Manufacturer: Bauscher Brothers
User: Rector's Restaurant
Date of examples: 1906 and 1907
Notes: Charles E. Rector had a very rich past that included service as a dining car superintendent on the Pennsylvania Railroad, New York to Chicago run. Rector's first restaurant was the Oyster House, which opened in 1884 at Clark & Monroe in Chicago (he later built a 14-story building on the site). It was a well known fact you could get the freshest oysters and seafood at Rector's because of his connections with the railroads and express delivery from the seaports.
In 1893, he opened the Cafe' Marine at the World's Columbian Exposition.
Charles retained interest in the Chicago location until 1911, when he sold his interests to invest in rebuilding his New York Rector's venue.
Charles had the opportunity to lease a two-story space on the S.E. corner of Broadway & West 44th Street in New York and started a restaurant for the theatre crowds of Broadway. He opened Rector's Restaurant in 1899 and later purchased the building in 1906.
"Rector's Restaurant, whose winged-griffin electric sign has been a beacon for Broadway diners for the last nine years, is to be torn down in a few months."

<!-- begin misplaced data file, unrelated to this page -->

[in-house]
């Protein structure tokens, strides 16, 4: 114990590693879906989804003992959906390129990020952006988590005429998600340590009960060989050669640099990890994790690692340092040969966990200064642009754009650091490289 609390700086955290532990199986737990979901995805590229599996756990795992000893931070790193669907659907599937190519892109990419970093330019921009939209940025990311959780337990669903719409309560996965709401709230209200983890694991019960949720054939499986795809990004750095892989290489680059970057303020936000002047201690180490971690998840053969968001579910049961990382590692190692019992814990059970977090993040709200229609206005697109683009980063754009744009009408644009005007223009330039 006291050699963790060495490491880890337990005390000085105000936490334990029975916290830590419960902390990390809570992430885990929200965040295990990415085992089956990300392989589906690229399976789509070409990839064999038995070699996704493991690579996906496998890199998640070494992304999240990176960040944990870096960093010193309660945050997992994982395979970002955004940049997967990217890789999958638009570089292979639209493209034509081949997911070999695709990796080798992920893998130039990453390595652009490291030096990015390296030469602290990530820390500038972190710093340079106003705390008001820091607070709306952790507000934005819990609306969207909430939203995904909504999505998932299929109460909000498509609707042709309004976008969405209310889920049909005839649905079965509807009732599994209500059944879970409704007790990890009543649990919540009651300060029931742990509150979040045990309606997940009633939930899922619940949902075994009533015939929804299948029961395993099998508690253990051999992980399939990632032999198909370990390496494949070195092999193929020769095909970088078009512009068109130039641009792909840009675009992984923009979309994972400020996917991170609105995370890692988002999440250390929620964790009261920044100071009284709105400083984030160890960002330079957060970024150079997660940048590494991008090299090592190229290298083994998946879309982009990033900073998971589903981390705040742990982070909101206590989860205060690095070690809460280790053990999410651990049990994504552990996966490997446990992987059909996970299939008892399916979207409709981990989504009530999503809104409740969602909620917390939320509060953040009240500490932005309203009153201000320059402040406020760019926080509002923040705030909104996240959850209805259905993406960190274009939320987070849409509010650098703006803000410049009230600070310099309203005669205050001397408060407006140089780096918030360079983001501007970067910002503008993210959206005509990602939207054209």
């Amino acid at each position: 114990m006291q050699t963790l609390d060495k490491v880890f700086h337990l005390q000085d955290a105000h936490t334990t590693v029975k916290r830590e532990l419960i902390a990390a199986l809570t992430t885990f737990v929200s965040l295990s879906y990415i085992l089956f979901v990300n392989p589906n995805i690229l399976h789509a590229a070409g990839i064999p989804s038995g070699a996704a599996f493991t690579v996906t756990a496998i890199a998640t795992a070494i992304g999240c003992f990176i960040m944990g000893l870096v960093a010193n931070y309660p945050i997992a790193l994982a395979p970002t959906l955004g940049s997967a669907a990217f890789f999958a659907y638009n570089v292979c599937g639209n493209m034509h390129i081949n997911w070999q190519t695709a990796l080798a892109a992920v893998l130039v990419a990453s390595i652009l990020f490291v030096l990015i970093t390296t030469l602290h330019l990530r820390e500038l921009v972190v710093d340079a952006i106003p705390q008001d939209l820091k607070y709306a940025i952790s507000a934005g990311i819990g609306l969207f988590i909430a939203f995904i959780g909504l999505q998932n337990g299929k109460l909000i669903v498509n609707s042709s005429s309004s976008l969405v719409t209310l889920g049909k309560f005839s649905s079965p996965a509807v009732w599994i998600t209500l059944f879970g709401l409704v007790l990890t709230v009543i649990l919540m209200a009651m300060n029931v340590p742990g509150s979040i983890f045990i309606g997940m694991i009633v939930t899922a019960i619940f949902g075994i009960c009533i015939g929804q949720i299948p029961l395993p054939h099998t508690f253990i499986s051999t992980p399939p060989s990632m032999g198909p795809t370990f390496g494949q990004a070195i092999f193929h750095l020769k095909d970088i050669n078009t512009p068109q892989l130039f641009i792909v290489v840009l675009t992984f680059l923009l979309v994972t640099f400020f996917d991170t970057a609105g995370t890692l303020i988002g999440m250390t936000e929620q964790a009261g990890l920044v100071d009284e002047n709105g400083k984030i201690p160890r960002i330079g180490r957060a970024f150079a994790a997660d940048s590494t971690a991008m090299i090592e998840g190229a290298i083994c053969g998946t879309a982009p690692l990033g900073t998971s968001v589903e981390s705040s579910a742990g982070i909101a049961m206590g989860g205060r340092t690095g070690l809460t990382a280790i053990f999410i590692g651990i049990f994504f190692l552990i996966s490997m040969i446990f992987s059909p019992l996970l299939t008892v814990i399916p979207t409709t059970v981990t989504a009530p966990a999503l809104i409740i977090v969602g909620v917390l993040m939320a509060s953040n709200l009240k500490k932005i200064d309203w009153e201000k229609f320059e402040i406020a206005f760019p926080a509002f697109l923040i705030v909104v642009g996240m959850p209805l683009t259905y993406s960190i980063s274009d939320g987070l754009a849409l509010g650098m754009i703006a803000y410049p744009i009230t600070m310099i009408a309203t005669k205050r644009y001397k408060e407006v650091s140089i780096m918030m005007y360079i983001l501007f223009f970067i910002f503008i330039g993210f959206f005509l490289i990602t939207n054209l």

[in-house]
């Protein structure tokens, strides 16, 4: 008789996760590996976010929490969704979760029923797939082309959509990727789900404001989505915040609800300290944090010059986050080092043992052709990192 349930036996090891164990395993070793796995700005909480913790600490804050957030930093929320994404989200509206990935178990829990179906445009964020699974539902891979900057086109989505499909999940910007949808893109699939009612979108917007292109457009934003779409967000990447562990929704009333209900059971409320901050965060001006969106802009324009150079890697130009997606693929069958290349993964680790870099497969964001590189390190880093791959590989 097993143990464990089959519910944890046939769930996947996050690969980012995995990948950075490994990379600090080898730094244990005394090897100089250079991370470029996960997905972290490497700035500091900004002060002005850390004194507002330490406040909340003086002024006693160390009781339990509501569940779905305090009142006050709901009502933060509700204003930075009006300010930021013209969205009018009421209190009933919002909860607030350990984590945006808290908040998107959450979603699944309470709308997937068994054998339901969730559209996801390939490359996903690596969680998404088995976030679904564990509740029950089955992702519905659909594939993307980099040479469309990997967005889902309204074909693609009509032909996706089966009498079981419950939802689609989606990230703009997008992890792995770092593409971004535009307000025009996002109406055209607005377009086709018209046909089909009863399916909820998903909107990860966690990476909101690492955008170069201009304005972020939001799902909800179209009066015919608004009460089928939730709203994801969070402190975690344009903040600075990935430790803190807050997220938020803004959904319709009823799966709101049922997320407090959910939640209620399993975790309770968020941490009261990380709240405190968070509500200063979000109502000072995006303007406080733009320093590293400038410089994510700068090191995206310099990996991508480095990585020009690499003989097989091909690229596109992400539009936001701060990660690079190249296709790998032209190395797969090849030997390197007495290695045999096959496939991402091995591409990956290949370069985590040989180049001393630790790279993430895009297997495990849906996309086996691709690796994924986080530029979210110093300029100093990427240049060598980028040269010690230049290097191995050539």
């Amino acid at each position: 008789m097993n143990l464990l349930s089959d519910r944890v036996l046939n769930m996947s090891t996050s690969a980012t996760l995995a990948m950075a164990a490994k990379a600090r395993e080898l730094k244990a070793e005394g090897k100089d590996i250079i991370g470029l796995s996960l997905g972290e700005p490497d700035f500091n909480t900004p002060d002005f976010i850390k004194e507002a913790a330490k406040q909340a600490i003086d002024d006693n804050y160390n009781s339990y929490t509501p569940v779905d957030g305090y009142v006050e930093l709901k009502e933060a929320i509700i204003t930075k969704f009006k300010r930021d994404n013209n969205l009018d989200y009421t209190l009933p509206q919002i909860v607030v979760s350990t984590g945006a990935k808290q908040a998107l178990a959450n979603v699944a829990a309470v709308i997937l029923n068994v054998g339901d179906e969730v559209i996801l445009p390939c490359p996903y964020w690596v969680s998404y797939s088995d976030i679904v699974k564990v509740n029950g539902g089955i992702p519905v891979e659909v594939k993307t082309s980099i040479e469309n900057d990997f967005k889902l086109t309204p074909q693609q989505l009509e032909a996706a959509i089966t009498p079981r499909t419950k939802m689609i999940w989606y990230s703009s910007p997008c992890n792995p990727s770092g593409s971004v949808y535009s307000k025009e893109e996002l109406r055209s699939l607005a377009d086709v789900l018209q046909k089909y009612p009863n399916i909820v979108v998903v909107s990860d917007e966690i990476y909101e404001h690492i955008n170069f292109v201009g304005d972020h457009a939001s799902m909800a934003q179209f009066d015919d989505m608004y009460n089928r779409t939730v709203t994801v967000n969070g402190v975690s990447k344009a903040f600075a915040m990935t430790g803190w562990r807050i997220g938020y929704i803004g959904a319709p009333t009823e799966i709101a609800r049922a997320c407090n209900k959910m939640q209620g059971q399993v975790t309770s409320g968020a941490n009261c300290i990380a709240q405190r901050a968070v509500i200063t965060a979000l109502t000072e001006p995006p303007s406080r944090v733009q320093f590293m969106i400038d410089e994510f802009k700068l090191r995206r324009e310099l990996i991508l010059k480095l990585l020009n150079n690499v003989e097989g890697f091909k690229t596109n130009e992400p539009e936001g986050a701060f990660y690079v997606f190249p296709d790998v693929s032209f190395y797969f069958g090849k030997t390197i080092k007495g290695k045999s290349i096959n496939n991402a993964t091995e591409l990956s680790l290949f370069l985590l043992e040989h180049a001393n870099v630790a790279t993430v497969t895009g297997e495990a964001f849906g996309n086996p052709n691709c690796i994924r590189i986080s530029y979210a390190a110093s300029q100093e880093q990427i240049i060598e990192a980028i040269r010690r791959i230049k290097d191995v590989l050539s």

"A year ago Mr. Rector occasioned some talk by announcing that he would allow his feminine guests to smoke on New Year's eve. He prophesied that it would result in no harm, and says events proved that he was right."
In 1908, plans were made to tear down the small two-story building and erect a larger 6 or 8 story structure to accommodate his diners. There would be a 1,200 seat dining room on the first floor, private dining rooms on the second, and apartments on the upper floors for men, like at Sherry's and Delmonico's.
Rector's Restaurant would close April 1, 1909, be torn down, and construction started on the new building. What was actually built was an opulent 17-story structure in the French Renaissance style. The Hotel Rector opened to much fanfare December, 28, 1910. Unfortunately, Charles Rector was thrown into involuntary bankruptcy, May 19, 1913 and he died in Rumson, New Jersey on September 23, 1914. By 1918, the hotel was called the Claridge.
The New York Times, news articles dated 12/28/1908 & 5/30/1913
White body with a band of pink and green flowers on the rim; broken by the pink winged griffin inside a green wreath with ribbons.
ID and platter photos contributed by dbstoneware
Cup and saucer photos contributed by Patrick Carie